Boeing is another company that hopes to benefit from China's emerging middle class, predicting the company will become the world's largest domestic air travel market.
The leading provider of commercial planes for China, Boeing predicted demand for 6,330 new airplanes, valued at almost $1 trillion, over the next 20 years. The country will need as many as 1,500 wide-body jets (planes with two aisles) during the period, the Chicago-based planemaker said.
"Enabled by China's growing middle-class population, new visa policies and the underlying strength of its economic growth, this expansion is expected to continue, and in fact accelerate," Randy Tinseth, vice president of marketing at Boeing, said in a statement. "Despite the current volatility in China's financial markets, we see strong growth in the country's aviation sector over the long term."
Sentiment: Strong Buy
Drones are playing an ever-expanding role in modern warfare, so it's no surprise companies like Boeing are developing news ways to shoot them out of the sky. Its last laser was the High Energy Laser Mobile Demonstrator (HEL MD) -- a huge weapon mounted to the top of a truck -- and now it's touting something more portable. The Compact Laser Weapons System fits in four suitcase-sized boxes and can be mounted onto a tripod. It looks like a giant camera and, like the HEL MD, uses an Xbox 360 controller for targeting. As soon as you're in range though, the system can automatically take over and track the UAV, making sure you get a clean shot. Wired reports that, in one of Boeing's demos, it only took two seconds at full power to set a drone aflame.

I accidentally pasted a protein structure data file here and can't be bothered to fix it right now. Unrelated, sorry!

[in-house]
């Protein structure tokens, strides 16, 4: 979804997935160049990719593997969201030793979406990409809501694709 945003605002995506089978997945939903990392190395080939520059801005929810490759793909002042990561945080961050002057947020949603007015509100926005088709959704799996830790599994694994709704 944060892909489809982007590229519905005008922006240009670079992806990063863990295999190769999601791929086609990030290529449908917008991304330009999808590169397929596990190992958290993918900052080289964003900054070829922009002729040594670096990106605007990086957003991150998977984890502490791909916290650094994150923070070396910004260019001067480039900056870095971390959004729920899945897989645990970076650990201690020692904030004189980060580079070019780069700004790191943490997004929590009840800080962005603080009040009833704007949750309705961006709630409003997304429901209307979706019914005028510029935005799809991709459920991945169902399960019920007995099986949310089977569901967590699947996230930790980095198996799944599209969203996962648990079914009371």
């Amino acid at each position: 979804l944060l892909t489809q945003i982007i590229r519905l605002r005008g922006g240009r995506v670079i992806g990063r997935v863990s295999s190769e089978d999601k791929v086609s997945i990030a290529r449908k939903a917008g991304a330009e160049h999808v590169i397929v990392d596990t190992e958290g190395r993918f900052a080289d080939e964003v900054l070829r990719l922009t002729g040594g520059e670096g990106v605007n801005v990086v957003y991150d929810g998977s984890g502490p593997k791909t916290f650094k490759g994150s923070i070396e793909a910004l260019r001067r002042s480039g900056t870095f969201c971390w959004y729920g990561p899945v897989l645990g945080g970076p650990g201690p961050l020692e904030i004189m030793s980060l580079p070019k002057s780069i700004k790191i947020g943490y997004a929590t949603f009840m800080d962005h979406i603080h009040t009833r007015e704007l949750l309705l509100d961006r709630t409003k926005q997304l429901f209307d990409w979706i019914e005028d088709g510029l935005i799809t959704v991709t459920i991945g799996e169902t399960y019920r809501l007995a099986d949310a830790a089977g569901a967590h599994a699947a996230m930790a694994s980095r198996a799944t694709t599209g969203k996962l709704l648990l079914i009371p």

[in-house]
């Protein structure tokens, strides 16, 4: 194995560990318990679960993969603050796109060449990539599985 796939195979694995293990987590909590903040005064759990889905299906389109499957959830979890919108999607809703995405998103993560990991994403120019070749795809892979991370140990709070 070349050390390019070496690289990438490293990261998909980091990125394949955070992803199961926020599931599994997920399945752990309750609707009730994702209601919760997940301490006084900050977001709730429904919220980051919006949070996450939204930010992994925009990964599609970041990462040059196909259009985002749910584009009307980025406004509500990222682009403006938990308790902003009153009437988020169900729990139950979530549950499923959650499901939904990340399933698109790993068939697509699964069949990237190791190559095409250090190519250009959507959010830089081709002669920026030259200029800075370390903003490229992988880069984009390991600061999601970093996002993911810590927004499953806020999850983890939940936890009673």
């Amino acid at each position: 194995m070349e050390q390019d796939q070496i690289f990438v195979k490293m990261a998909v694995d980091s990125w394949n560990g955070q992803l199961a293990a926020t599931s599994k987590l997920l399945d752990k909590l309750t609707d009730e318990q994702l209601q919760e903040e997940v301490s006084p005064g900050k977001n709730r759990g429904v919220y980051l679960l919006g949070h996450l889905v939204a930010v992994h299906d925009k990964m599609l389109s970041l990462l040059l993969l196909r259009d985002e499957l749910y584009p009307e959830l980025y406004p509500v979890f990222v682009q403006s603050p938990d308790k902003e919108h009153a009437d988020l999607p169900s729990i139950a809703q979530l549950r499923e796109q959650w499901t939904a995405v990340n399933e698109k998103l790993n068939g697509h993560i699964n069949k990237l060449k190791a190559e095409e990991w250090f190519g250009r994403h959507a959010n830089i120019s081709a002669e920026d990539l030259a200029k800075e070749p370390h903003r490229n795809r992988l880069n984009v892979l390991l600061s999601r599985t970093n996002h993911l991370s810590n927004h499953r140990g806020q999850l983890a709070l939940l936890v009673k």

It's not the most powerful weapon in the defense contractor's arsenal though. The idea is that an operator would use it to quickly burn a small, targeted spot on the UAV. In theory, this would be enough to deter the drone's pilot, or maybe cause it to crash without damaging all of its internal parts. (You could then track it down and potentially find out who was flying it in the first place.) Another upside is its potentially unlimited magazine. Unlike missile systems, which have a finite amount of ammunition, a laser can be used as long as there's a suitable power source. It can be hooked up to a standard 220 volt outlet, a generator or a battery pack. The latter sounds perfect for a laser like this, although Boeing's solutions reportedly have enough charge for just a few shots right now. If you're still intrigued like we are though, check out the video below to see it all in action.
Sentiment: Strong Buy